When Prince announced he would appear on The Arsenio Hall Show with his all-fem (all White) band 3rdEyeGirl, Black folks got excited. Not since election night 2008 had so many folks of color been gathered around their TV sets, noisily awaiting a media event would that would (hopefully) rock their world. Promoting his upcoming album Plectrum Electrum, the 55-year-old genius, who still looks like he’s in his 30s, played powerfully, fielded audience questions, and brushed off the host’s gushing awe with a wave of his hand.

In between, he introduced a new song called “Funknroll,” played a cover of “Mutiny” (a song he wrote for The Family back in 1985) and partied like it was… well, you know. “Put your phone down and get your party on,” he demanded. It was the best hour of television I’d seen the Six Feet Under finale. The show turned out to be a brilliantly bizarre hour of television that reminded me of the Merv Griffin days when Sly Stone would be on for a week and play drums with Richard Pryor.


While I’ve been an enthusiast since first playing my cousin’s Prince album back in 1979 and falling in lust with the electric ecstasy of “Bambi,” I’d moved on from the maestro’s music since the start of the millennium. As though foretold in the song “1999,” it was year that I interviewed him at Paisley Park and heard tracks for his then upcoming project, Rave Un2 the Joy Fantastic.

Soon after, my interests began to wane as my tastes began to shift away from his newer music. But like many fans who’d grown up under the purple thumb of Prince’s ’80s influence on pop culture, from the afrofuturistic Minneapolis sound where synthesizers and LinnDrums ruled the soundscape, there was no escaping his musical brilliance. It could pull me back at any time.

Whether hearing the opening sermon of “Let’s Go Crazy” on the radio, dancing drunkenly at a wedding as the DJ blasted “Kiss,” or catching Purple Rain on HBO (recently I discovered, after seeing the flick for perhaps the 100th time, that I knew every word of dialogue), Prince’s songs has become a part of my own soul, of my rhythmic DNA, and each note of his music conjures yesteryear memories when life could be so nice.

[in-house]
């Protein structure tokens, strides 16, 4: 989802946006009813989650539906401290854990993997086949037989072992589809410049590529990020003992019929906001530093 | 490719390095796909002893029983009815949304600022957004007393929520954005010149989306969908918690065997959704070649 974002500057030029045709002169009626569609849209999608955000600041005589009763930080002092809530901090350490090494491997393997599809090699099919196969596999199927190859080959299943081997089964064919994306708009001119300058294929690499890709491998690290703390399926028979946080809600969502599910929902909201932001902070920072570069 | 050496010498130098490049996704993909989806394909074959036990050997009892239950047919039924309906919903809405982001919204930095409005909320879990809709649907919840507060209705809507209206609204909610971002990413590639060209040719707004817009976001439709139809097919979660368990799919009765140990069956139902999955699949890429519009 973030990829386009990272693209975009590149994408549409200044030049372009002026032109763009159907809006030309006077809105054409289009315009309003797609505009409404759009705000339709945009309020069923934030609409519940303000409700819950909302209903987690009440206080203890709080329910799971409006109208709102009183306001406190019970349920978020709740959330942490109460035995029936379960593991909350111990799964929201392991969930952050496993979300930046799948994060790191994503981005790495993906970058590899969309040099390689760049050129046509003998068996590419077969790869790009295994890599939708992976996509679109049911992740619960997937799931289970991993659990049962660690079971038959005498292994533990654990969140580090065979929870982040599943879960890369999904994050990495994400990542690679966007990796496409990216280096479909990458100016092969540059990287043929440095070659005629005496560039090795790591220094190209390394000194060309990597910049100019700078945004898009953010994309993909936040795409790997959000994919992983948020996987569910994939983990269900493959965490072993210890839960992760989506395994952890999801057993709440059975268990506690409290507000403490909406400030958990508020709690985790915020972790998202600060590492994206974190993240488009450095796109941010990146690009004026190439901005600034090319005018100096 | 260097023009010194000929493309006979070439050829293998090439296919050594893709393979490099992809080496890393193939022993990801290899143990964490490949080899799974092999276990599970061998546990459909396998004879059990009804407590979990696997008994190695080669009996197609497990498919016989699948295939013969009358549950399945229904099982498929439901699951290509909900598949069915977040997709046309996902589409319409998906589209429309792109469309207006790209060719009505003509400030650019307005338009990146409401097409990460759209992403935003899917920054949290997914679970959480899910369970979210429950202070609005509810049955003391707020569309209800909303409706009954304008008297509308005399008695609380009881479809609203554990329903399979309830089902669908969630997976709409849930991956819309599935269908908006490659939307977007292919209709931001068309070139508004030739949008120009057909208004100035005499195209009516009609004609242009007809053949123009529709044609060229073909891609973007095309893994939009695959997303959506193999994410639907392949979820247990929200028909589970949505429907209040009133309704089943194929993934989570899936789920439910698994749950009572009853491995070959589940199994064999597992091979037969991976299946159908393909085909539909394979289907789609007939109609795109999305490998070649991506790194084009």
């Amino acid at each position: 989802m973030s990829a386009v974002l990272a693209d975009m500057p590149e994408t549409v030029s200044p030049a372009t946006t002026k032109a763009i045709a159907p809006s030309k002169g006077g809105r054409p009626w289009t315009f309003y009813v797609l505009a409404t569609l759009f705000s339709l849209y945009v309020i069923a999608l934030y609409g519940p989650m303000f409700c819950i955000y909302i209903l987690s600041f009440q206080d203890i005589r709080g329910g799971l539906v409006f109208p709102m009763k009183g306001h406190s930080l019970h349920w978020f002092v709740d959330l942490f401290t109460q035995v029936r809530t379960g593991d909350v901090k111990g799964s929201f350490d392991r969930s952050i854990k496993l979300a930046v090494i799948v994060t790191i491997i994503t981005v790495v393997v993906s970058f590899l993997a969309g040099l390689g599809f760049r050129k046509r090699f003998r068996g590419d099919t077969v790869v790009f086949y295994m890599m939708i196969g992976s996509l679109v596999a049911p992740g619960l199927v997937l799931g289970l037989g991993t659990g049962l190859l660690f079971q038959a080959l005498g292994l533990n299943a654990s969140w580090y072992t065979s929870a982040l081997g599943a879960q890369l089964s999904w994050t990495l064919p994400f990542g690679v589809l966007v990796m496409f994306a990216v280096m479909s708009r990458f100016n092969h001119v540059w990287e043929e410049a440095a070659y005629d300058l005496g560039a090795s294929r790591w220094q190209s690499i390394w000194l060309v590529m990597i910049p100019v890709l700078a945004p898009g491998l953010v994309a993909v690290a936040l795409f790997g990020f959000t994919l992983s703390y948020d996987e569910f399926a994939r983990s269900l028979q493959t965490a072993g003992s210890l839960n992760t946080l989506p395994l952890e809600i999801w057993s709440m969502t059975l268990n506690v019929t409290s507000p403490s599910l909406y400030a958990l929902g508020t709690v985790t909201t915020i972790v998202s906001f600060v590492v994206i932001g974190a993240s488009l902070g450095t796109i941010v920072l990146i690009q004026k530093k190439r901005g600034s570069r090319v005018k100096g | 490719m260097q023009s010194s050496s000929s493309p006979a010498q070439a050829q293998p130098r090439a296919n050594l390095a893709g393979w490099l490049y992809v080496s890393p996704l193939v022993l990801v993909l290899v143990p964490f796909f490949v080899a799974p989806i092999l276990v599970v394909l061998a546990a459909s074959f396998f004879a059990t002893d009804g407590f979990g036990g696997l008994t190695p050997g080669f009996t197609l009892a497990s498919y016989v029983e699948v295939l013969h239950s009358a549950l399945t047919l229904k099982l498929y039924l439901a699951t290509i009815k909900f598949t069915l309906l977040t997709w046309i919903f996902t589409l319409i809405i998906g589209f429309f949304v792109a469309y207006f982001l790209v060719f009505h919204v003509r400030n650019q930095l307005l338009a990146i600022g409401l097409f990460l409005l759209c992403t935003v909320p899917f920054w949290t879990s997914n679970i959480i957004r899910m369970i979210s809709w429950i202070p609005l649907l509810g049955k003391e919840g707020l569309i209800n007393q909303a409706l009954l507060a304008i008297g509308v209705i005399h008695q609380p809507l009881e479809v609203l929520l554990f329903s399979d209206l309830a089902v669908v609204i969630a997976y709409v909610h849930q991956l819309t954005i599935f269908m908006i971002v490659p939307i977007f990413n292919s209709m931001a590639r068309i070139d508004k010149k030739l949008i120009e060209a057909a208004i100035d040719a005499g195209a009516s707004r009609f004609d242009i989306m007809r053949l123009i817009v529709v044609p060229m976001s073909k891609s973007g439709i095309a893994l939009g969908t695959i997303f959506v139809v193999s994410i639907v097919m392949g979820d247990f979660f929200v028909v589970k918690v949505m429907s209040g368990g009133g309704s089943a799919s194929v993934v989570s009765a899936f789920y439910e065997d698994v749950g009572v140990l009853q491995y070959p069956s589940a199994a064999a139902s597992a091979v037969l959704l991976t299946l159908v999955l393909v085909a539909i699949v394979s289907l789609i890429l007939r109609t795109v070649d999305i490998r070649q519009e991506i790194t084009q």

With a silken falsetto difficult not to adore, Prince straddled the fence that divided gritty blues boys from glam rockers. Embracing Santana’s guitar fury with the same furor as Curtis Mayfield’s falsetto and Stevie’s synthesizer magic, Prince created brilliant sonic cathedrals that influenced more than a few emerging musicians.

In 1980, when Dirty Mind dropped on an unsuspecting audience, I knew I’d found what I was looking for in a pop star. He was funky, he was nasty, and he was rock ’n’ roll. He was the thin Black duke throwing darts in lover’s eyes as he combined the glam of T. Rex’s Marc Bolan with the funk of James Brown.

As Prince’s exploration into synth rhythms, freaky sexuality and guitar-driven celebration inspired a new generation to make changes, he was simultaneously designing a sonic template for future explorations into sound. At that time I bought every Prince album, every single with a non-album B-side, every offshoot band, slept out for concert tickets and dressed like him for Halloween.

Hearing him sing “She’s Always in My Hair” on Arsenio made me think of my ’80s girlfriend Initia, who claimed she knew I was going to break up with her when I removed my Prince 12-inch singles from her crib. “I was afraid that would be the first thing you would throw out of the window,” I confessed to her years later.